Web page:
When you graduate from college, most employers will care more about your answer to one question than just about any other, including:
- Where did you go to college?
- Was it a prestigious school?
- What was your major?
The question: What can you actually do?
I’ve met business majors from prestigious colleges who couldn’t interpret a profit and loss statement, deliver a sales presentation, or write a compelling proposal. I’m not indicting prestigious colleges or business majors. But whether you study accounting or philosophy, if you want to get a job after graduation in this economy, you’ll need to demonstrate what you can actually do.
A finance major who spent two summers in college interning at an accounting firm, who learned how to write a budget, how to minimize operating costs, and how to negotiate a contract–she’s got valuable skills employers can use today.
A literature major who worked for three years in her college’s department of public affairs, who rewrote all the copy for the department’s website, contributed 40 articles to the school’s blog, and co-created a marketing plan that helped increase student attendance at football games by 20%–he can do a lot more than quote Shakespeare. He can improve and even help grow an organization.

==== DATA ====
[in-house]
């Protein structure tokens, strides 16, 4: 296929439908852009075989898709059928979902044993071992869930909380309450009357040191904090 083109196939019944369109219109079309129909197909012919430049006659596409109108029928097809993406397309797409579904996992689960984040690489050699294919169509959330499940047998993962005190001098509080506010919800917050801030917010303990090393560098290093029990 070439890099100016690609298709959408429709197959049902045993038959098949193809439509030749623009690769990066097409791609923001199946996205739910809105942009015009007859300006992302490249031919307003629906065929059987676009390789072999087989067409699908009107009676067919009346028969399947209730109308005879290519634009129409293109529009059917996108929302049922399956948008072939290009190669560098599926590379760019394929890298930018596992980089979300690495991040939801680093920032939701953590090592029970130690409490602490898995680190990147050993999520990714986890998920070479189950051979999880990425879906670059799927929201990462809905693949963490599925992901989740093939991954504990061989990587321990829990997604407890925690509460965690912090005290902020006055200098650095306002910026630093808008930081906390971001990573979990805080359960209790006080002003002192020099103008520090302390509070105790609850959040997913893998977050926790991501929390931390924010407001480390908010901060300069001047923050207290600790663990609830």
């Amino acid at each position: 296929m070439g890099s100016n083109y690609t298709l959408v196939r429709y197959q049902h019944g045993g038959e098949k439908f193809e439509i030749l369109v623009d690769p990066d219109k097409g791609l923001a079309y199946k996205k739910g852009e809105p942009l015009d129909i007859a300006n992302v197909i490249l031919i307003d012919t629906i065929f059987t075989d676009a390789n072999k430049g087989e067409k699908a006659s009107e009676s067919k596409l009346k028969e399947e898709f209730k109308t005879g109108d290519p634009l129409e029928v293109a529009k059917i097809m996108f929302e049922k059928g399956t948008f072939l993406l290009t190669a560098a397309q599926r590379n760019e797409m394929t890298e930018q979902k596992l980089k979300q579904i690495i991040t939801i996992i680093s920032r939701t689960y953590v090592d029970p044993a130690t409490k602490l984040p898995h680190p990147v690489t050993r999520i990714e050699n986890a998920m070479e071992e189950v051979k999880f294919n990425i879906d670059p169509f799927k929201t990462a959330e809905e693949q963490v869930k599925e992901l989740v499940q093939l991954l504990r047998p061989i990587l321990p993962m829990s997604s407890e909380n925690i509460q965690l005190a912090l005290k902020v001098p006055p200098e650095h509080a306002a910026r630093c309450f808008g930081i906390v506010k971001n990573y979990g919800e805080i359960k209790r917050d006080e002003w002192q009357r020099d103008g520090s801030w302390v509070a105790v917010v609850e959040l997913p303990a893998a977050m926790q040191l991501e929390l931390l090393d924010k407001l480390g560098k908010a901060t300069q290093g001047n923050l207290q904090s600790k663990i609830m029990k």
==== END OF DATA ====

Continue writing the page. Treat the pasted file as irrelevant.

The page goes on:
A music major from a division III school that had no marching band, who organized her own group of jazz musicians to play at the basketball team’s halftime shows, who arranged the music and directed the band herself–she hasn’t just earned a degree—she’s got skills that would benefit any school or community that wants to incorporate music. And she’ll leave a legacy behind when she leaves college.
To be successful today, you need more than just a college degree in the right major. You need to know how to actually do something with those credentials. Plenty of colleges—not just the prestigious ones—will give you opportunities not just to learn whatever interests you, but also to manage, lead, write, number-crunch, counsel, or do just about anything else you enjoy and could use to start a successful career.
There will likely never be a time in your life after college when you're presented with so many opportunities to choose. It’s just going to be up to you to make the most of them wherever you go.